Cover image for Making scenes
Making scenes
Eisen, Adrienne.
Personal Author:
Publication Information:
Boulder, Colo. : Alt-X Press, [2002]

Physical Description:
201 pages ; 21 cm
Format :


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X Adult Fiction Central Closed Stacks

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Reviews 2

Booklist Review

Before publishing her first print novel, Eisen wrote hypertext fiction, which is composed in HTML with links, allowing readers to hop around and create their own stories. That background is evident here. The story makes sense read front to back, but skipping around won't cause much confusion. As the title suggests, the chapters are self-contained scenes, each narrated by a young, postcollege woman whose life consists of playing beach volleyball, hating her parents, enduring bulimia, and questioning her sexuality. There is an overarching chronology, but often the story flashes back to childhood, as the narrator describes her parents' miserable marriage and her father's inappropriate sexual conduct toward her. Throughout, Eisen is uncomfortably frank in her treatment of sex and in the particulars of bingeing and purging (in one scene, the narrator's use of a wire coat hanger during a purge leaves her vomiting blood). Some readers may identify strongly with the narrator and appreciate her brutal honesty, but even those who find her actions incomprehensible will care about her enough to hope she abandons her self-destructive path. --Beth Warrell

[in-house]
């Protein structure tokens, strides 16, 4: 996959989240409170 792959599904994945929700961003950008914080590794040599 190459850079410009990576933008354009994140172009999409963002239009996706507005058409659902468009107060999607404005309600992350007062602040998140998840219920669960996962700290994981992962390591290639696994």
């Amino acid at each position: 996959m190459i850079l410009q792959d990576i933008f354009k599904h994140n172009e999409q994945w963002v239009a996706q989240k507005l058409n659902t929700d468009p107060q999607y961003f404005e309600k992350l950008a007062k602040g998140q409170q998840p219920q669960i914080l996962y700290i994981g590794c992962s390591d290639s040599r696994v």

Publisher's Weekly Review

Like a boxing match, hypertext the original format of much of this novel demands quick, punchy prose that will keep the reader riveted between mouse clicks. Sex helps, too. But while this first print effort by veteran hypertext writer Eisen has generous helpings of both, it serves mostly as a cautionary tale about the difficulty of moving Internet-ready writing to the page. The unnamed narrator is a stunning young woman who wants to play professional beach volleyball at least until she decides to become a model, and then a graduate student. Her succession of nonstarter relationships with variously inaccessible men is matched only by her inability to keep a job for longer than one chapter. Beset by a series of issues straight out of a glossy women's magazine eating disorders, lack of self-esteem, the could-you-be-a-lesbian question she moves from Chicago to Los Angeles to Boston with money donated by her parents and lovers. Despite the narrator's frenetic bed and job hopping, it doesn't take long to figure out that this novel isn't really going anywhere. Eisen writes short, pithy scenes anchored by clever observation; this tactic works well for attention-deprived computer readers, but when the scenes are laid end-to-end in a novel, their inherent repetitiveness is as apparent as one of the narrator's doomed relationships. Eisen can write a sex scene, that's for sure, but this narrator proves what many suspect even sex with a beautiful woman can grow tiresome. This aspires to be a high-art Bridget Jones, but in the end it's simply an issue of Cosmo at three times the price. (Apr.) (c) Copyright PWxyz, LLC. All rights reserved